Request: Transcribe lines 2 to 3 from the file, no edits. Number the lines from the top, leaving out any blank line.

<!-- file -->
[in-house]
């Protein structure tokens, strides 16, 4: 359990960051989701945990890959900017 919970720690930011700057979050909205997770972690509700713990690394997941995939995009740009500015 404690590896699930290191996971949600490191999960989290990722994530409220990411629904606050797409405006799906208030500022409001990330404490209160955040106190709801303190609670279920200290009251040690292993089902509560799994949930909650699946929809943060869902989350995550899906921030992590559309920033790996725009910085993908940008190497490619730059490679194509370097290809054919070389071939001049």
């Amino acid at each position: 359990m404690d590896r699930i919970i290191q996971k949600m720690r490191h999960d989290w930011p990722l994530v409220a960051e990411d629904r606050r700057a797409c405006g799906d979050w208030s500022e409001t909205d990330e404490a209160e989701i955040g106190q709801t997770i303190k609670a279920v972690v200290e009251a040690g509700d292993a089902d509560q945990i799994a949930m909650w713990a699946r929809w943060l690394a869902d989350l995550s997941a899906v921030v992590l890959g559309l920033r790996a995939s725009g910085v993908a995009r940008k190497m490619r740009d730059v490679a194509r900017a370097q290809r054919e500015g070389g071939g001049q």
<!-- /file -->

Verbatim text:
């Protein structure tokens, strides 16, 4: 359990960051989701945990890959900017 919970720690930011700057979050909205997770972690509700713990690394997941995939995009740009500015 404690590896699930290191996971949600490191999960989290990722994530409220990411629904606050797409405006799906208030500022409001990330404490209160955040106190709801303190609670279920200290009251040690292993089902509560799994949930909650699946929809943060869902989350995550899906921030992590559309920033790996725009910085993908940008190497490619730059490679194509370097290809054919070389071939001049």
């Amino acid at each position: 359990m404690d590896r699930i919970i290191q996971k949600m720690r490191h999960d989290w930011p990722l994530v409220a960051e990411d629904r606050r700057a797409c405006g799906d979050w208030s500022e409001t909205d990330e404490a209160e989701i955040g106190q709801t997770i303190k609670a279920v972690v200290e009251a040690g509700d292993a089902d509560q945990i799994a949930m909650w713990a699946r929809w943060l690394a869902d989350l995550s997941a899906v921030v992590l890959g559309l920033r790996a995939s725009g910085v993908a995009r940008k190497m490619r740009d730059v490679a194509r900017a370097q290809r054919e500015g070389g071939g001049q």